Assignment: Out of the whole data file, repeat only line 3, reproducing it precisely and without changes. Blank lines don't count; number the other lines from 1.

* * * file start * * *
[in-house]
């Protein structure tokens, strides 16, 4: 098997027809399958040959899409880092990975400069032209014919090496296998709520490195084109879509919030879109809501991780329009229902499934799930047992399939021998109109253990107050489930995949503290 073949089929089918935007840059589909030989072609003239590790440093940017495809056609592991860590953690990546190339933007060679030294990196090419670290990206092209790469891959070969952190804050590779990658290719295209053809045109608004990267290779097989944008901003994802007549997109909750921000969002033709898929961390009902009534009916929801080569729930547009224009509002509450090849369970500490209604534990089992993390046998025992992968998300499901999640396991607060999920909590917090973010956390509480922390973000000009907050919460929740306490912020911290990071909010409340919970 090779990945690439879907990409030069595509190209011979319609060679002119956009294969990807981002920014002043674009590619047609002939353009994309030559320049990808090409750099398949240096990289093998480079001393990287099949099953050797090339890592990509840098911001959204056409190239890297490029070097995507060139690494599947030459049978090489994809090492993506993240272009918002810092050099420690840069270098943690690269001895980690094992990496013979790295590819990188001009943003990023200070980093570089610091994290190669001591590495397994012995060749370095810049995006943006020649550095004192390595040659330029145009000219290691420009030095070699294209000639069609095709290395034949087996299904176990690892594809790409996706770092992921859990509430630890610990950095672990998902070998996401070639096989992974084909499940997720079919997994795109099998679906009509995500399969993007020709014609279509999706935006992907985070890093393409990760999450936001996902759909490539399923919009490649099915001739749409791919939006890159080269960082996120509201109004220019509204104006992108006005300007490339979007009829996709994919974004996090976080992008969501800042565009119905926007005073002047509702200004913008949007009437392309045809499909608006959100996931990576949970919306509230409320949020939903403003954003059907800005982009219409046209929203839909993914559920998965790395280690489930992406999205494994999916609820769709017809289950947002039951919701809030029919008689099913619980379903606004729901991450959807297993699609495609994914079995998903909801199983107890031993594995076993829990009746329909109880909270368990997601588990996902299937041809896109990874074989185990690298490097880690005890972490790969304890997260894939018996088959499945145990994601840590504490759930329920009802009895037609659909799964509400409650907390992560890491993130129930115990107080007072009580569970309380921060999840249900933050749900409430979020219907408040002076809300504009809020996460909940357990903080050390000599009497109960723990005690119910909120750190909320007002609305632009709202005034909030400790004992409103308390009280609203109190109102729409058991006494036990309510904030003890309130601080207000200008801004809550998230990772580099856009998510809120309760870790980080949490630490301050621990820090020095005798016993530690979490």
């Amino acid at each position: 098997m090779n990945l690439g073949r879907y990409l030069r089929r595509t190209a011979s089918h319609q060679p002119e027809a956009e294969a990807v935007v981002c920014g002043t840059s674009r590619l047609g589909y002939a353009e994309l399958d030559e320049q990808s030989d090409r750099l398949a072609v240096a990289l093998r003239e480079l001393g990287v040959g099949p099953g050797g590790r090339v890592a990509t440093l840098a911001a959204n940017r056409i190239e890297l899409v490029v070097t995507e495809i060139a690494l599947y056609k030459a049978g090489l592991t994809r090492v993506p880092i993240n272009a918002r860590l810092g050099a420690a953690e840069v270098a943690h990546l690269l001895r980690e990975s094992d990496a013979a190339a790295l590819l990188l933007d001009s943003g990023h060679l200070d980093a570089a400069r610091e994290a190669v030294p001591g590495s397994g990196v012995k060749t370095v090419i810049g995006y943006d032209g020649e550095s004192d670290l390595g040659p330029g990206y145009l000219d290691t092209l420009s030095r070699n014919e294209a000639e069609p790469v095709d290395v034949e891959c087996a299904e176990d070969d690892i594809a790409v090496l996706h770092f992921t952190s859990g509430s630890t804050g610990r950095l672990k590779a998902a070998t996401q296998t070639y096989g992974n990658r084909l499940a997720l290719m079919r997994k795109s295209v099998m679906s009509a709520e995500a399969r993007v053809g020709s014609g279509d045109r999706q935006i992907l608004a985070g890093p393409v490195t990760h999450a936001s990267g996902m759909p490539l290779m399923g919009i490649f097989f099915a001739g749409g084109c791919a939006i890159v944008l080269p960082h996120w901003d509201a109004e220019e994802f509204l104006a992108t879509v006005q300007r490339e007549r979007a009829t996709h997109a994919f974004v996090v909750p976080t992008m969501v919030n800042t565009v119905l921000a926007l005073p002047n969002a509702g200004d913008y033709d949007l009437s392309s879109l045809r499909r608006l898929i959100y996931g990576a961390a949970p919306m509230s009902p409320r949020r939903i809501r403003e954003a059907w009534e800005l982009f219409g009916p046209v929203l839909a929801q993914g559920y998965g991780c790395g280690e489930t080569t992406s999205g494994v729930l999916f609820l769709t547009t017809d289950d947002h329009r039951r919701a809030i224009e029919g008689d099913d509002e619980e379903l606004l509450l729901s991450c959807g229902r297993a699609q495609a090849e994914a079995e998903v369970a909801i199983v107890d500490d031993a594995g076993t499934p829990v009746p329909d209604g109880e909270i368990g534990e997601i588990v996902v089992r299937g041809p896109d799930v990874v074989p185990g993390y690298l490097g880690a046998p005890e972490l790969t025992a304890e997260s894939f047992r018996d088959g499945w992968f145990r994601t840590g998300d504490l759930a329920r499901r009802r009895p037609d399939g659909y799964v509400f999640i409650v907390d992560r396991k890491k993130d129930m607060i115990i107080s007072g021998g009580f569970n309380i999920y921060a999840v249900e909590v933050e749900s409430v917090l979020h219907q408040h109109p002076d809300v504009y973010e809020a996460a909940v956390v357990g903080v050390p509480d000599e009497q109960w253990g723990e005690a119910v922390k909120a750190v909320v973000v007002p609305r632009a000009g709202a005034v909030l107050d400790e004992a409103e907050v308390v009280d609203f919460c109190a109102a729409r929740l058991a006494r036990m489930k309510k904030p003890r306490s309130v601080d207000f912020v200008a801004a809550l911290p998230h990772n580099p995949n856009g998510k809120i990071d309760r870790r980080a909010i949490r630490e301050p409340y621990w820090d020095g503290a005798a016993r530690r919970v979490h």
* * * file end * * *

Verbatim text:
């Amino acid at each position: 098997m090779n990945l690439g073949r879907y990409l030069r089929r595509t190209a011979s089918h319609q060679p002119e027809a956009e294969a990807v935007v981002c920014g002043t840059s674009r590619l047609g589909y002939a353009e994309l399958d030559e320049q990808s030989d090409r750099l398949a072609v240096a990289l093998r003239e480079l001393g990287v040959g099949p099953g050797g590790r090339v890592a990509t440093l840098a911001a959204n940017r056409i190239e890297l899409v490029v070097t995507e495809i060139a690494l599947y056609k030459a049978g090489l592991t994809r090492v993506p880092i993240n272009a918002r860590l810092g050099a420690a953690e840069v270098a943690h990546l690269l001895r980690e990975s094992d990496a013979a190339a790295l590819l990188l933007d001009s943003g990023h060679l200070d980093a570089a400069r610091e994290a190669v030294p001591g590495s397994g990196v012995k060749t370095v090419i810049g995006y943006d032209g020649e550095s004192d670290l390595g040659p330029g990206y145009l000219d290691t092209l420009s030095r070699n014919e294209a000639e069609p790469v095709d290395v034949e891959c087996a299904e176990d070969d690892i594809a790409v090496l996706h770092f992921t952190s859990g509430s630890t804050g610990r950095l672990k590779a998902a070998t996401q296998t070639y096989g992974n990658r084909l499940a997720l290719m079919r997994k795109s295209v099998m679906s009509a709520e995500a399969r993007v053809g020709s014609g279509d045109r999706q935006i992907l608004a985070g890093p393409v490195t990760h999450a936001s990267g996902m759909p490539l290779m399923g919009i490649f097989f099915a001739g749409g084109c791919a939006i890159v944008l080269p960082h996120w901003d509201a109004e220019e994802f509204l104006a992108t879509v006005q300007r490339e007549r979007a009829t996709h997109a994919f974004v996090v909750p976080t992008m969501v919030n800042t565009v119905l921000a926007l005073p002047n969002a509702g200004d913008y033709d949007l009437s392309s879109l045809r499909r608006l898929i959100y996931g990576a961390a949970p919306m509230s009902p409320r949020r939903i809501r403003e954003a059907w009534e800005l982009f219409g009916p046209v929203l839909a929801q993914g559920y998965g991780c790395g280690e489930t080569t992406s999205g494994v729930l999916f609820l769709t547009t017809d289950d947002h329009r039951r919701a809030i224009e029919g008689d099913d509002e619980e379903l606004l509450l729901s991450c959807g229902r297993a699609q495609a090849e994914a079995e998903v369970a909801i199983v107890d500490d031993a594995g076993t499934p829990v009746p329909d209604g109880e909270i368990g534990e997601i588990v996902v089992r299937g041809p896109d799930v990874v074989p185990g993390y690298l490097g880690a046998p005890e972490l790969t025992a304890e997260s894939f047992r018996d088959g499945w992968f145990r994601t840590g998300d504490l759930a329920r499901r009802r009895p037609d399939g659909y799964v509400f999640i409650v907390d992560r396991k890491k993130d129930m607060i115990i107080s007072g021998g009580f569970n309380i999920y921060a999840v249900e909590v933050e749900s409430v917090l979020h219907q408040h109109p002076d809300v504009y973010e809020a996460a909940v956390v357990g903080v050390p509480d000599e009497q109960w253990g723990e005690a119910v922390k909120a750190v909320v973000v007002p609305r632009a000009g709202a005034v909030l107050d400790e004992a409103e907050v308390v009280d609203f919460c109190a109102a729409r929740l058991a006494r036990m489930k309510k904030p003890r306490s309130v601080d207000f912020v200008a801004a809550l911290p998230h990772n580099p995949n856009g998510k809120i990071d309760r870790r980080a909010i949490r630490e301050p409340y621990w820090d020095g503290a005798a016993r530690r919970v979490h």